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02.17.10

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Phaedra

Tiger Tales

By Morgan Carvajal


According to ancient Chinese legend, the New Year came to be celebrated after an elderly man tricked a Nian—a fierce beast and creature capable of swallowing several people in one bite—into disappearing. Other New Year's traditions see the celebration as a desire to observe the end of winter and fertility of spring. Today, the Chinese New Year is traditionally a 14-day celebration that is spent with family and marked by gift-giving.

The Chinese calendar is a combination of the solar and lunar calendar, which explains why the holiday falls on a different date each year. This year, the official Chinese New Year fell on Feb. 14, and rings in the Year of the Tiger. The Chinese New Year celebrations have their origins under the Han Dynasty (206 B.C.E.–C.E. 25) rule. These ancient end-of-harvest celebrations included offering thanks to gods for good harvests and promises for a good crop in the following year. Varied festivals celebrated worships, superstitions and sacrifices. There are several stories about the origins of the 12 animals in the Chinese Zodiac, but the essence of the story is that a higher being called on all animals to represent each month in the Chinese calendar, the first 12 to arrive were chosen. The Year of the Tiger represents the birth years of 1914, 1926, 1938, 1950, 1962, 1974, 1986, 1998 and 2010. If born in a tiger year, one could have the characteristics of a short-tempered, adventurous, sensitive or emotional being.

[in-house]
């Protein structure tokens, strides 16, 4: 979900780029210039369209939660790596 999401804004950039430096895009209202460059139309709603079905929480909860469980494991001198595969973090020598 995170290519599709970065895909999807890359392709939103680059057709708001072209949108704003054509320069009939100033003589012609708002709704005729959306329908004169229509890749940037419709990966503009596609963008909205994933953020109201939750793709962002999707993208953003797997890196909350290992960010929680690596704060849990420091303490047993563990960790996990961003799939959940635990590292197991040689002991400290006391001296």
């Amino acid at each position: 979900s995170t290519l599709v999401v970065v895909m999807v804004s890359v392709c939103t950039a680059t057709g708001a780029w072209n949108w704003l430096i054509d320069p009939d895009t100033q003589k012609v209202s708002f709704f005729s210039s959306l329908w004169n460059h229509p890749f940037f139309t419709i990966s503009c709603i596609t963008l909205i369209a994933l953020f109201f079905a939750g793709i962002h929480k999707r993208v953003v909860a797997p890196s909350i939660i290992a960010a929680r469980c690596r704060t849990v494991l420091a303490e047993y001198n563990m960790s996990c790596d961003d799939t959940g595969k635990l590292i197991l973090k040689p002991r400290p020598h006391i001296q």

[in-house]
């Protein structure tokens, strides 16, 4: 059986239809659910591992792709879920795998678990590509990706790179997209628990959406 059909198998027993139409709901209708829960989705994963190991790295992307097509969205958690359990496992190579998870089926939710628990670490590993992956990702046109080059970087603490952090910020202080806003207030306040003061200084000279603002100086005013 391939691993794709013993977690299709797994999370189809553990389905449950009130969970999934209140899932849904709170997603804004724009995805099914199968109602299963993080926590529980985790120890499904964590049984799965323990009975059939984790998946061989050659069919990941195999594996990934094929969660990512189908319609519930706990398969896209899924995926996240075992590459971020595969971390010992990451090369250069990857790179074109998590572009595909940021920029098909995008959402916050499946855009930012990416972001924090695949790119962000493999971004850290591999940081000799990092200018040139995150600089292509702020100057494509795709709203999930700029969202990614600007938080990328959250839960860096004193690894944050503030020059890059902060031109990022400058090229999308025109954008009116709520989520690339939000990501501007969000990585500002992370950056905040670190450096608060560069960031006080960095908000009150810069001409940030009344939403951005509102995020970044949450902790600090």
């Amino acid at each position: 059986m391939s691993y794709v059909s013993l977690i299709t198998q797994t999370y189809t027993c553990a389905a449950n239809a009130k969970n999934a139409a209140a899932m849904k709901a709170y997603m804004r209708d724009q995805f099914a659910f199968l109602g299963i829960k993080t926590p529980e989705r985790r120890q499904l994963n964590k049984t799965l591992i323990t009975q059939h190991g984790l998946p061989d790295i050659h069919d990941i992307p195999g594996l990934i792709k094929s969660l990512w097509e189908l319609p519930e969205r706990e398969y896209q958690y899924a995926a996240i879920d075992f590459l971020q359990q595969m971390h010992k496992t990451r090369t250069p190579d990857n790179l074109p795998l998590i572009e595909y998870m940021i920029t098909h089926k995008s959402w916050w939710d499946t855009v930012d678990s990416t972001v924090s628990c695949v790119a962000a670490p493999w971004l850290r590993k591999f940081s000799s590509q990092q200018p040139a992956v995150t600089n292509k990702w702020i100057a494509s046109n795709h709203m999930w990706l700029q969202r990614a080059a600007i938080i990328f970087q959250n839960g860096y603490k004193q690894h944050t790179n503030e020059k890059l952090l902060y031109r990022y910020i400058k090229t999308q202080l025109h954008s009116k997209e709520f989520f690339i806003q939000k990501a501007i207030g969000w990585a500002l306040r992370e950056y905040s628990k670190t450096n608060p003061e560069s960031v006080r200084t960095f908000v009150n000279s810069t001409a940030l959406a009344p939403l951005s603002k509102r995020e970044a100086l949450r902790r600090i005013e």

The North Bay celebrates the holiday with a free Lion Dance throughout the Oxbow Public Market in downtown Napa on Sunday, Feb. 21, beginning at 1pm. Chinese lion dancing is a traditional art used to celebrate happy, festive and auspicious occasions, and is believed to drive out evil spirits and ensure prosperity and good fortune. The San Francisco Wushu Team will perform the dance, followed by the San Francisco Guzheng Society performing traditional Chinese music for Oxbow guests. Tillerman Tea will be brewing and Zhu Zhi, Lily Emmolo (a native of Yunnan province in China), will demonstrate the classic Chinese Tea ceremony. Red envelopes and dim sum will add to the traditional celebration. 610 First St., Napa. 707.963.1345.

Around the North Bay, Youth in Arts presents "Tales of the Nian" performed by Marin Chinese Cultural Association, to celebrate the Year of the Tiger for students on Tuesday, Feb. 23, at 9:30am and 11am at the Marin Veterans Memorial Auditorium. On Saturday, Feb. 27, the Redwood Empire Chinese Association hosts a dinner and performances from 5pm at the Veteran's Memorial Building, 1351 Maple Ave., Santa Rosa. $10–$25; no tickets available at the door. For info, call 707.576.0533 or 707.528.0912.


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